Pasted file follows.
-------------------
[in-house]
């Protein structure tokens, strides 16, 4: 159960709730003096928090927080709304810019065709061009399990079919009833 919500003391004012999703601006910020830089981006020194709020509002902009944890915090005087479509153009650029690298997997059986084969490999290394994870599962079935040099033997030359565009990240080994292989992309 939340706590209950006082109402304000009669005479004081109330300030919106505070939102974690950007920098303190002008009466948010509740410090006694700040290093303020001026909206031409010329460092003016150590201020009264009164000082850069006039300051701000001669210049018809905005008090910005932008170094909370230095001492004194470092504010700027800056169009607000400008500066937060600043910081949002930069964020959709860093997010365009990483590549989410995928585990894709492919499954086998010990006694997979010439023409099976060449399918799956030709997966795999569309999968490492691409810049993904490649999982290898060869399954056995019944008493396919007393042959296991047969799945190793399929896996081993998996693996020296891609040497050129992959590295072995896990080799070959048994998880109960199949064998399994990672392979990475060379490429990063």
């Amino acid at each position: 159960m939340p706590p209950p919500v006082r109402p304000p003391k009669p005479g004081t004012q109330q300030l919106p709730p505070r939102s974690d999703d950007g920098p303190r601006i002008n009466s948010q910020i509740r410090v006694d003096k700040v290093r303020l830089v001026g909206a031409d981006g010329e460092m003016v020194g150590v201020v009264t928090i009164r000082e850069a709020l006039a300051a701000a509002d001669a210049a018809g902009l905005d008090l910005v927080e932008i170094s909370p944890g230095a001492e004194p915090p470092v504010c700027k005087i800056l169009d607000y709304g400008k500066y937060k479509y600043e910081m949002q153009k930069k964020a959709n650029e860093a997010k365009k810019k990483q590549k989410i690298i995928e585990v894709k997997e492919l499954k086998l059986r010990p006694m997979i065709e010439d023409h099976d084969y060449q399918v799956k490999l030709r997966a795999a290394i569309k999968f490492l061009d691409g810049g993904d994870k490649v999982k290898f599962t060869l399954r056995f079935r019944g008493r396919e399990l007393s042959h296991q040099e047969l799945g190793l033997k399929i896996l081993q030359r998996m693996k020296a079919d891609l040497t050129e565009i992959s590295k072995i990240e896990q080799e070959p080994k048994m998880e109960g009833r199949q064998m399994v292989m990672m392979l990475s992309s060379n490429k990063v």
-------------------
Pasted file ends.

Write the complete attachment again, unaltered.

[in-house]
């Protein structure tokens, strides 16, 4: 159960709730003096928090927080709304810019065709061009399990079919009833 919500003391004012999703601006910020830089981006020194709020509002902009944890915090005087479509153009650029690298997997059986084969490999290394994870599962079935040099033997030359565009990240080994292989992309 939340706590209950006082109402304000009669005479004081109330300030919106505070939102974690950007920098303190002008009466948010509740410090006694700040290093303020001026909206031409010329460092003016150590201020009264009164000082850069006039300051701000001669210049018809905005008090910005932008170094909370230095001492004194470092504010700027800056169009607000400008500066937060600043910081949002930069964020959709860093997010365009990483590549989410995928585990894709492919499954086998010990006694997979010439023409099976060449399918799956030709997966795999569309999968490492691409810049993904490649999982290898060869399954056995019944008493396919007393042959296991047969799945190793399929896996081993998996693996020296891609040497050129992959590295072995896990080799070959048994998880109960199949064998399994990672392979990475060379490429990063």
């Amino acid at each position: 159960m939340p706590p209950p919500v006082r109402p304000p003391k009669p005479g004081t004012q109330q300030l919106p709730p505070r939102s974690d999703d950007g920098p303190r601006i002008n009466s948010q910020i509740r410090v006694d003096k700040v290093r303020l830089v001026g909206a031409d981006g010329e460092m003016v020194g150590v201020v009264t928090i009164r000082e850069a709020l006039a300051a701000a509002d001669a210049a018809g902009l905005d008090l910005v927080e932008i170094s909370p944890g230095a001492e004194p915090p470092v504010c700027k005087i800056l169009d607000y709304g400008k500066y937060k479509y600043e910081m949002q153009k930069k964020a959709n650029e860093a997010k365009k810019k990483q590549k989410i690298i995928e585990v894709k997997e492919l499954k086998l059986r010990p006694m997979i065709e010439d023409h099976d084969y060449q399918v799956k490999l030709r997966a795999a290394i569309k999968f490492l061009d691409g810049g993904d994870k490649v999982k290898f599962t060869l399954r056995f079935r019944g008493r396919e399990l007393s042959h296991q040099e047969l799945g190793l033997k399929i896996l081993q030359r998996m693996k020296a079919d891609l040497t050129e565009i992959s590295k072995i990240e896990q080799e070959p080994k048994m998880e109960g009833r199949q064998m399994v292989m990672m392979l990475s992309s060379n490429k990063v």